A dental implant is a permanent and natural-looking replacement for a missing tooth. It is composed of a titanium post that’s implanted into the jawbone to serve as the tooth’s root, and topped with a tooth-shaped crown, made of ceramic or porcelain. Today crowns are so perfectly contoured and color-matched to a patient’s natural teeth, that is hard to visibly discern any difference between the two. The titanium post over time fuses naturally with the patient’s jaw bone, a process known as osseointegration. Implant surgery can replace one or more teeth provided there is sufficient bone to support the implants.
For most people, the process involves three visits to the dentist. During the initial appointment, the post is implanted into the jawbone. The next appointment is scheduled a couple of weeks later to allow the titanium to fuse with the jawbone. The fusing process provides a stable foundation, and because it is stimulating bone growth, the soft tissues of the face and mouth stay intact. Bone loss that can accompany the loss of a tooth is significantly reduced. During the second appointment, an abutment is installed. An abutment is a connector that is placed on the post to connect the prosthetic tooth. Next, an impression of the gap and surrounding teeth is made, from which the prosthetic tooth is crafted, usually out of porcelain. At the last appointment, the prosthetic tooth is connected via the abutment and buffed until smooth.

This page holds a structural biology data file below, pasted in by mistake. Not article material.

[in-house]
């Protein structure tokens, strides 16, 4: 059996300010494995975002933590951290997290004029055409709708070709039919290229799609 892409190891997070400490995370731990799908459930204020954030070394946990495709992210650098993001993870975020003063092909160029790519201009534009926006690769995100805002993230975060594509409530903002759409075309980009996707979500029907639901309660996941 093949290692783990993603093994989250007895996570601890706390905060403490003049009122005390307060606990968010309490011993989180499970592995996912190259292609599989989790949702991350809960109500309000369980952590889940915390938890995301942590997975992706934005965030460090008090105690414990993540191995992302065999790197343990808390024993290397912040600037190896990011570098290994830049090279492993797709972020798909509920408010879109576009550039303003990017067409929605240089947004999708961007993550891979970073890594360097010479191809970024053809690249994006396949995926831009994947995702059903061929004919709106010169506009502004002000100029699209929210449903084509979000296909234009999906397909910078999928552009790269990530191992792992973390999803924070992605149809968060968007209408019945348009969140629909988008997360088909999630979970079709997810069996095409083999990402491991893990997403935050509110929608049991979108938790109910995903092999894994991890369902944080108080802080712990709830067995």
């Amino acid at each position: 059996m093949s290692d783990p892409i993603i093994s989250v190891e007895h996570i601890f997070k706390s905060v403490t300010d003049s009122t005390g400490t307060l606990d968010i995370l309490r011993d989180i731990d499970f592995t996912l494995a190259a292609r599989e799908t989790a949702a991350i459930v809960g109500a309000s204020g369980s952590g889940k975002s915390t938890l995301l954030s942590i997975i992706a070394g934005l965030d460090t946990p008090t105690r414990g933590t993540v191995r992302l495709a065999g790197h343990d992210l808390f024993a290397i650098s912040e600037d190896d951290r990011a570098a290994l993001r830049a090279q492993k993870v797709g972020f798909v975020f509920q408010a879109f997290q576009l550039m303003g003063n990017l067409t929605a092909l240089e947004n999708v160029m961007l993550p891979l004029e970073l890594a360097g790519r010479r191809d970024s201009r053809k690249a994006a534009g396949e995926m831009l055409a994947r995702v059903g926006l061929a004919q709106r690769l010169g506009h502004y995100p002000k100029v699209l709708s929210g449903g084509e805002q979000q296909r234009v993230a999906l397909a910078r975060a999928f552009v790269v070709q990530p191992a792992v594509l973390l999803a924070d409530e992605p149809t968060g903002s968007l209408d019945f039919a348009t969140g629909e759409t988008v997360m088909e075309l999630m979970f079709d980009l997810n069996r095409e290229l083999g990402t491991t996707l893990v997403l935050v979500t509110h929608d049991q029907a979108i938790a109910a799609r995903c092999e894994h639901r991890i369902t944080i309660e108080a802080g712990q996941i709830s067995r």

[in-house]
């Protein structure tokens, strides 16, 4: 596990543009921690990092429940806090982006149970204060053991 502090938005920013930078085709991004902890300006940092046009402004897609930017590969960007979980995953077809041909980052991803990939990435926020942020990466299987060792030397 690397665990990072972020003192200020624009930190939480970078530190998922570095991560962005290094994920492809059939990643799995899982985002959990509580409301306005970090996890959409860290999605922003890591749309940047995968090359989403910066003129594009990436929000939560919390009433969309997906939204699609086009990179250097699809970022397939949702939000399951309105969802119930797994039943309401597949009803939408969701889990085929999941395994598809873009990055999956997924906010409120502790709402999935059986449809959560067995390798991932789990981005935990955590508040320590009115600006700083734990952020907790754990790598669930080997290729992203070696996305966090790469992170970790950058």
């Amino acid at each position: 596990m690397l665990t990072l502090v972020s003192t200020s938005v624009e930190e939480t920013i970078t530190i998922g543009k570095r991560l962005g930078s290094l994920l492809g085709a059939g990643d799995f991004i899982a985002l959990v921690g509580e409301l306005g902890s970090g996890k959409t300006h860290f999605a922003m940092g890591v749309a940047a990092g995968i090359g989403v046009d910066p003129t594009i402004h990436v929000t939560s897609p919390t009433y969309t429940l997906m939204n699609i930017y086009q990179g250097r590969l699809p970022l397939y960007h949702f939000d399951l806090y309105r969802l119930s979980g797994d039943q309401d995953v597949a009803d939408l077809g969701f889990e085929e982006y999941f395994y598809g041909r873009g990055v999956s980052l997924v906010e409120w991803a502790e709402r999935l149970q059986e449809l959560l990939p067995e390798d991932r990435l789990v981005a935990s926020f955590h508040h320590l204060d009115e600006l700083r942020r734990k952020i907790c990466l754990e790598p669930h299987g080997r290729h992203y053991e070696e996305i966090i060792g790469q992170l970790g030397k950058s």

A dental implant should be strong and stable for a lifetime, provided the patient takes care of it and practices good dental hygiene. These devices are truly designed to replace a tooth permanently.
Implants require the same care as your natural teeth, twice daily brushings, daily flossing and regular dental cleanings and checkups.
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